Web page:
I have a confession to make. Both Nate and I sleep in t-shirts. Although I have memories of frilly nighties that looked good, they all had scratchy seams. Nate remembers wearing guy-style pajamas with drawstrings and chest pockets. (We still wonder what he was supposed to keep in those pockets while sleeping.)
These days it’s tough to climb out of bed before dawn and leave our t-shirts behind, but no matter how difficult the day, we know their soothing comfort will be waiting at the end of it.
Today we had three medical tasks to accomplish. First was a blood draw, then an appointment with the head of our chemotherapy team, and lastly, radiation treatment #6. On paper it doesn’t sound like much, but pacing through it is like pushing a boulder uphill.
By mid-morning we were listening to our chemo doctor describe a study being conducted on pancreatic cancer patients. Nate had been “invited” to join this exclusive group of 15 participants. As the doctor described it, signing on for a new and controversial combination of chemo drugs would extend his life. He wouldn’t say by how much, but extending life sounded wonderful to both of us.
When he said, “There might be some extra discomfort,” I thought of our comfortable t-shirts. Nate’s life has been overloaded with discomfort during these last two weeks. Adding more didn’t sound very good. What he needed was more t-shirt time.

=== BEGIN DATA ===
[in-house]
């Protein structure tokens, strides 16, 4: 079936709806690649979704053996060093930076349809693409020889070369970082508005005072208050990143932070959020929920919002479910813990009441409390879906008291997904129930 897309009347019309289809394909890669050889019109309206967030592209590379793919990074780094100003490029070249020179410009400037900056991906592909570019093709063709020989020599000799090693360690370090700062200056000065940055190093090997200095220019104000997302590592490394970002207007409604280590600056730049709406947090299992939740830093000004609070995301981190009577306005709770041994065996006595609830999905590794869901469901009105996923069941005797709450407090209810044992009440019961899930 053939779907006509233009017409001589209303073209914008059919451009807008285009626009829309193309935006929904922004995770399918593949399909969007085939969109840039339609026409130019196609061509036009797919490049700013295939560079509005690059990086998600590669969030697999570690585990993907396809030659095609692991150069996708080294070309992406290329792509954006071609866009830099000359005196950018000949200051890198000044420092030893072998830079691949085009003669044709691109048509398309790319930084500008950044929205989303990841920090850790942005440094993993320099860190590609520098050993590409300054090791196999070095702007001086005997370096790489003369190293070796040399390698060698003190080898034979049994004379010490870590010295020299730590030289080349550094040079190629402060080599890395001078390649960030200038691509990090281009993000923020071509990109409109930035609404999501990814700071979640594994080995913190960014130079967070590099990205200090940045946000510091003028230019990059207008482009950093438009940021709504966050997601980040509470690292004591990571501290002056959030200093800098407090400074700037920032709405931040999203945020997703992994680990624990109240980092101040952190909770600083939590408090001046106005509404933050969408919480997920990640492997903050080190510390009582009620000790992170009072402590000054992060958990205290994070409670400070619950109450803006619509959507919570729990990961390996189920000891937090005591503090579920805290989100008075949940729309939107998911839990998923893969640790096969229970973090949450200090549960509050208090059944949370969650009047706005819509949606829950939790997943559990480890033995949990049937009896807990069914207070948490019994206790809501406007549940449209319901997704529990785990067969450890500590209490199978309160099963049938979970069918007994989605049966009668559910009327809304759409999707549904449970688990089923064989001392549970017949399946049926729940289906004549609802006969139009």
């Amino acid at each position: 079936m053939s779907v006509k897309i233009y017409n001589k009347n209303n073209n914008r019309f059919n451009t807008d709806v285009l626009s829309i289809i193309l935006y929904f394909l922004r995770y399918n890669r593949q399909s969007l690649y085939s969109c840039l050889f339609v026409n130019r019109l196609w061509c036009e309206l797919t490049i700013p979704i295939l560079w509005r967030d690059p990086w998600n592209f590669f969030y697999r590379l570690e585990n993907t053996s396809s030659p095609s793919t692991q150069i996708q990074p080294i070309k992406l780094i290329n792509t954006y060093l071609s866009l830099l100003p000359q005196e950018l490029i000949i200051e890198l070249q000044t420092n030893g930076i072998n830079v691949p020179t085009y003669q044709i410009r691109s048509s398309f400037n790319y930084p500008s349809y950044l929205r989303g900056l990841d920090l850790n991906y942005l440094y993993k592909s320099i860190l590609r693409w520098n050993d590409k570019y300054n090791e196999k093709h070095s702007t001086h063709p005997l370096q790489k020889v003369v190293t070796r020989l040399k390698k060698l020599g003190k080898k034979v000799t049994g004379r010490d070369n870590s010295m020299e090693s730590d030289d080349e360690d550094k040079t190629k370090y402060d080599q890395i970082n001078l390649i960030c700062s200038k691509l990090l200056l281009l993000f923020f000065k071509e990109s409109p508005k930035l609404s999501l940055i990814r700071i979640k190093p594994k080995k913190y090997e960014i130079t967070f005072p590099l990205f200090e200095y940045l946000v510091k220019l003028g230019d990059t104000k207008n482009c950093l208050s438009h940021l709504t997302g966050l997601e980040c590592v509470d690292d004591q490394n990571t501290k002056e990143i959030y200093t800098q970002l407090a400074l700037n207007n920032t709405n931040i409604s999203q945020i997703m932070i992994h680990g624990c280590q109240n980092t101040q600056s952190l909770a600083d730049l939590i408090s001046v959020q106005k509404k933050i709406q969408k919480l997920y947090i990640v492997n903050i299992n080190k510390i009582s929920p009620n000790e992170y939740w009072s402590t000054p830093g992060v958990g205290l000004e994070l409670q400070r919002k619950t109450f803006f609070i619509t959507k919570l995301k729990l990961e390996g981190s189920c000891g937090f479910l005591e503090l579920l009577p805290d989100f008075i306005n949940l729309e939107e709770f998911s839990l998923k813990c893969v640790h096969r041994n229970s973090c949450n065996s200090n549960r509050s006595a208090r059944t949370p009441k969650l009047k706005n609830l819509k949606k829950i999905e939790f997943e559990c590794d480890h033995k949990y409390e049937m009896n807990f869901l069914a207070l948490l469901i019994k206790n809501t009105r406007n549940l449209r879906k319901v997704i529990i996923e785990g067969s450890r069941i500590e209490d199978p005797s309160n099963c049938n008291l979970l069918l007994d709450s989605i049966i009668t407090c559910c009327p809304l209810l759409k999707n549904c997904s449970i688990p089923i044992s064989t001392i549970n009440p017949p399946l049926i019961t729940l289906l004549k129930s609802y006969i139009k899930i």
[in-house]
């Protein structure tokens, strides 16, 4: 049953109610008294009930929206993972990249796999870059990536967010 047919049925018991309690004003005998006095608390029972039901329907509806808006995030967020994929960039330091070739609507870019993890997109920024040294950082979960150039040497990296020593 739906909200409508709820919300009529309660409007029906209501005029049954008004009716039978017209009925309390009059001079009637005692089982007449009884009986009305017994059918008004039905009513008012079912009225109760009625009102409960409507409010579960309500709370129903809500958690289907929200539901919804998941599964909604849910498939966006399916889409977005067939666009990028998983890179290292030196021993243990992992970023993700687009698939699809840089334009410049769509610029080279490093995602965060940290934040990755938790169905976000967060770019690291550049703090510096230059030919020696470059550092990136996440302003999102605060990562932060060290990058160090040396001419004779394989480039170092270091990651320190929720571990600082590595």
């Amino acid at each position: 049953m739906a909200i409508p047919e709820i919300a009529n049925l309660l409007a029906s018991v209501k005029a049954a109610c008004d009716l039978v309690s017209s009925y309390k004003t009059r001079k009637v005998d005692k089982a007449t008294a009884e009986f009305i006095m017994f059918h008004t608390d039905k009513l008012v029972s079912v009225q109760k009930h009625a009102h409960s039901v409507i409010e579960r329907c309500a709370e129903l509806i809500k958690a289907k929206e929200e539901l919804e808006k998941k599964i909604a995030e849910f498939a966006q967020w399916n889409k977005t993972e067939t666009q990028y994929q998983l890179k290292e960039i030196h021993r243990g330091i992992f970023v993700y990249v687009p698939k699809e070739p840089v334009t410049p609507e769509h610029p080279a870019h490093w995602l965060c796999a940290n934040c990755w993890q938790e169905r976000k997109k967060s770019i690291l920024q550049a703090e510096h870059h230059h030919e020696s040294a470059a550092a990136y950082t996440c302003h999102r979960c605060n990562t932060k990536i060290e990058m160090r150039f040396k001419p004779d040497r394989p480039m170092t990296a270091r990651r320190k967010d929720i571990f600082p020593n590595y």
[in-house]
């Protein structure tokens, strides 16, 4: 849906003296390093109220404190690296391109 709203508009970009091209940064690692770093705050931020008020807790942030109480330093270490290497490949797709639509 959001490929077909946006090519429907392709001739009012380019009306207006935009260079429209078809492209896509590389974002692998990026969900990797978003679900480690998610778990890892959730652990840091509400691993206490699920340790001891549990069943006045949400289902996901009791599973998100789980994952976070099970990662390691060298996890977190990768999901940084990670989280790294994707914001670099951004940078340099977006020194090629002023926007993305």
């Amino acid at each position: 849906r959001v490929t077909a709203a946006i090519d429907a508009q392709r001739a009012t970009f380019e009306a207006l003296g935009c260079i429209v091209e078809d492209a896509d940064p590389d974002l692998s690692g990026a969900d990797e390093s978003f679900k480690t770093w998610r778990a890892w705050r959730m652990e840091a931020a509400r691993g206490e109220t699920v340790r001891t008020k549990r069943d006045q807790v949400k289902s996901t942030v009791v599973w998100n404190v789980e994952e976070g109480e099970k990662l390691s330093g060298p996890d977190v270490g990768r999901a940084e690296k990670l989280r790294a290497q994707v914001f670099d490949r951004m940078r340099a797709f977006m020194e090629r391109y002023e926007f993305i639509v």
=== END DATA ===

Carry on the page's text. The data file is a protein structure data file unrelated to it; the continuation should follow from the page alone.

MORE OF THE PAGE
As we left the doctor’s office, he handed us six typed pages detailing the study, along with a signature form if we chose to participate. While Nate was getting x-rayed, I studied the study. Potential side effects filled one whole page, a list written in prose style rather than as a column, to camouflage how many there were.
Harsh words jumped from the page: “risk of bleeding, abnormal function, blood infection, inflammation, kidney failure, mouth sores, severe allergic reaction, unforeseeable side effects, potentially serious, long-lasting, permanent,” and the list continued. Also described were endless blood draws, scans and tests to monitor responses to the new drug cocktail. These translated to scores of hours rushing to appointments and waiting in doctors’ offices.
I decided to wait on presenting these findings to Nate, who was too worn to hear them just then. As we buckled our seat belts to leave the hospital, he sighed. “I’ve just had it.”
“I’m with you,” I agreed.
Finally back home eight hours after we’d left, we both napped and then enjoyed a nourishing dinner brought by our generous next-door-neighbors. As a fire crackled, we sat in a circle with our older kids and talked about the study. I read from the six pages and each person contributed an opinion.
Listening to our grown children offering excellent counsel, I was reminded of the blessing they are to Nate and me. We value their opinions and common sense. They are, well, a comfort. Nelson suggested we pray, after which the vote on the study was unanimous: don’t sign up.
We look forward to the end of radiation, possibly followed by limited traditional chemotherapy. After that it will be all about just staying home and relaxing together in comfy t-shirts.
“When you lie down, you will not be afraid; when you lie down, your sleep will be sweet.” (Proverbs 3:24)